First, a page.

Monday, November 23, 1942

The words that follow (in italics) are transcribed verbatim from the journal my father, Lt. Ben H. Rushing, kept during his deployment as a navigator on a B17.

Nov. 23, 1942

We got General Ike & left here about 8:00. About 9:45 we came in sight of Tafourah. Oh, it’s a lovely place from the ground, but it doesn’t look too comfortable a place to stay. There isn’t too many barracks down here. Guess we will have to put up a pup tent.

We burned out our brakes coming in to land. Were were supposed to take the General on to Algiers this afternoon.

The Germans have been bombing the boys over there to death. Knocked out about 4 of our group’s planes. Killed an entire crew on one 17. I found out that another one of the boys from Sarasota was lost today. His plane caught fire on the way from England. Roysden was the navigator on it. One of the Squadron leaders & General Duncan was on it, too.

Saw an Arab on a Jackass. It was the funniest sight I’ve ever seen.

Note from Ben, Jr.: Brigadier General Asa Duncan was the commander of the 8th AAF. He was KIA when the B17 he was on caught fire after leaving Gibraltar. From the book, Venit Hora (The Hour Has Come) The 97th Bomb Group in World War II, “We were about an hour away from Predannack, approximately 90 miles west of Brest, flying at 400 feet in loose formatin when I saw a fire coming from one of the right wing engines of Maj. Knox’s aircraft. It was difficult to determine if it was the inboard or outboard engine. Something which I think might have been a wing tank dropped away from the aircraft, blazing fiercely. The entire right wing was in flames and one of the propellers was feathered as Maj. Knox lost altitude. We saw the fire extinguisher on one of the right engines in operation. He struck the sea about two miles from where we saw the plane catch fire. When it struck the water a sheet of flames enveloped it and it sank immediately, leaving an oil and gasoline slick which burned for about an hour and a half afterwards. I saw one person in an individual life raft and five or six others in the water wearing Mae Wests. We threw out to them nine individual dinghies, one emergency radio, six cans of rations and six cans of water, one we saw picked up by the man in the dinghy. The other aircraft in the flight circled for about twenty minutes and dropped things into the water, then continued to Gibraltar. My radio operator contacted Predannack several times and the air-sea rescue station in Gloucester. He also broadcast an S.O.S. on 500 kilocycles, giving the position of the aircraft that crashed. It was 47 degrees 56 minutes north, 07 degrees 18 minutes west. No ships were visible in the area. We circled for six and one-quarter hours, keeping above the oil slick. The persons in the Mae West were drifting apart and when we left we could count only one in addition to the person on the raft. Two Lockheed Hudsons appeared at 1615 hours (GMT) and we started back to Predannack at 1616 hours after getting a recognition flare from them. We arrived at Predennack at 1640 hours with 150 gallons of fuel left for each engine.”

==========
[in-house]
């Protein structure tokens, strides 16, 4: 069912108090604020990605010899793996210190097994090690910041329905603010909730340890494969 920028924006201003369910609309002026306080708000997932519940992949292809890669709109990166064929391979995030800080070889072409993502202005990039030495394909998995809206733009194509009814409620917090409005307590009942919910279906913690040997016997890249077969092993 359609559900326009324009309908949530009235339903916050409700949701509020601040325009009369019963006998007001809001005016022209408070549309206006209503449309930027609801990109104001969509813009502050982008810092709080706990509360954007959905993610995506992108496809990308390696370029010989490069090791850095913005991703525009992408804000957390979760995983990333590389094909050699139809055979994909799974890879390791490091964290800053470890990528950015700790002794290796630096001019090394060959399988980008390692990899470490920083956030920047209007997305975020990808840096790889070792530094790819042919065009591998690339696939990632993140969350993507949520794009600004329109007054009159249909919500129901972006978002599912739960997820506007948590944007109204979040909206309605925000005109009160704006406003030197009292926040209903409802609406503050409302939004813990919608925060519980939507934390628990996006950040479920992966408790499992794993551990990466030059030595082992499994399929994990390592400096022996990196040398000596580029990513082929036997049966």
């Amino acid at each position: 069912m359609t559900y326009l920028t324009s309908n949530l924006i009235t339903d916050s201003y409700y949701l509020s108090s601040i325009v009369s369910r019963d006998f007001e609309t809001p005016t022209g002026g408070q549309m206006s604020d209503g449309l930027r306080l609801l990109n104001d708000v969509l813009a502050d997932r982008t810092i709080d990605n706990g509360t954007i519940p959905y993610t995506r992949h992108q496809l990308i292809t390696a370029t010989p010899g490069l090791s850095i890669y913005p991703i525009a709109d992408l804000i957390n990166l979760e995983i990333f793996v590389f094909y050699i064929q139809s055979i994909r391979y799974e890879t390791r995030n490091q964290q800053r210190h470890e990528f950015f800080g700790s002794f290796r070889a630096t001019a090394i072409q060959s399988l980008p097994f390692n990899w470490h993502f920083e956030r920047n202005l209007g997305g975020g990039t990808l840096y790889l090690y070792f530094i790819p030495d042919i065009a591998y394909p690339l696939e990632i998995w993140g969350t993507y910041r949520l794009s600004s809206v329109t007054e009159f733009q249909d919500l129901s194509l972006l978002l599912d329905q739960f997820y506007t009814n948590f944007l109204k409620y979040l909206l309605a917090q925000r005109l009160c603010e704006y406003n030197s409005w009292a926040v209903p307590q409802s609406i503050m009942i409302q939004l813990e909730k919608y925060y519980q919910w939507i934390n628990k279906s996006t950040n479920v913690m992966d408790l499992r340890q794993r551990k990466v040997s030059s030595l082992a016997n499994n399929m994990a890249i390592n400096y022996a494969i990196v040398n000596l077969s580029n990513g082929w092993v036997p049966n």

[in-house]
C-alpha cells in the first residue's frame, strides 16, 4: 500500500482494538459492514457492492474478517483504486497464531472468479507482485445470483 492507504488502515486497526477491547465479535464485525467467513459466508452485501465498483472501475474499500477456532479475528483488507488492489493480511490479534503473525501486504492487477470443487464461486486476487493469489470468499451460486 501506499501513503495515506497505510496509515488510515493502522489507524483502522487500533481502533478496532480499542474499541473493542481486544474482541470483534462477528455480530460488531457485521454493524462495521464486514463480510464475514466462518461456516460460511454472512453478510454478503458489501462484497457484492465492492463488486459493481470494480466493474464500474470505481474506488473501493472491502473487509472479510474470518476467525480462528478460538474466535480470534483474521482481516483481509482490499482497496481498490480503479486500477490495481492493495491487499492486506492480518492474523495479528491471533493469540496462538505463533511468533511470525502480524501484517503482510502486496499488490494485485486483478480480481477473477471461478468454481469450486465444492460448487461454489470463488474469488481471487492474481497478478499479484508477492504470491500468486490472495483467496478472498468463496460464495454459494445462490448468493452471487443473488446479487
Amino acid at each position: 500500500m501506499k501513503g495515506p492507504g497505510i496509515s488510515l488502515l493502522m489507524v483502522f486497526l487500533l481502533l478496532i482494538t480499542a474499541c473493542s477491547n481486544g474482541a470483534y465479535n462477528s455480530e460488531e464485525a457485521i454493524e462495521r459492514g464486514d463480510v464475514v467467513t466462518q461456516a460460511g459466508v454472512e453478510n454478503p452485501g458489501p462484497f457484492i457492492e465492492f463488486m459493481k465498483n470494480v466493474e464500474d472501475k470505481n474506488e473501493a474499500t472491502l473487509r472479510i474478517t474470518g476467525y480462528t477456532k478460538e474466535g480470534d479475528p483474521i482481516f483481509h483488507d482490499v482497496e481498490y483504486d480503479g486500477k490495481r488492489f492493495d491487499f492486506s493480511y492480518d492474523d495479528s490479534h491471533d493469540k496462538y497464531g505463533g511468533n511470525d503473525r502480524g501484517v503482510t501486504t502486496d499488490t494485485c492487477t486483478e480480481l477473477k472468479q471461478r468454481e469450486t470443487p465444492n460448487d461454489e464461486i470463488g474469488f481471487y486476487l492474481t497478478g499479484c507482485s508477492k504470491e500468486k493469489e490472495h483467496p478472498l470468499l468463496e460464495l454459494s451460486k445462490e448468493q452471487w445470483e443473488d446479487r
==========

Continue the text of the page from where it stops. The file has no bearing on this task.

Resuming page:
Lost that afternoon were Maj. J.M. Knox; Lt. C.M. Garber, Jr.; Lt. J. Kaplan;, Lt. J.A. Roysden; Lt. L.S. Birelson; Sgt. A.B. Spell; Sgt. L.L. Haddox; Sgt. R.J. Arendt; Sgt. W.L. Talbot; Sgt. P.W. Padgett, and Brig. Gen. Asa N. Duncan.

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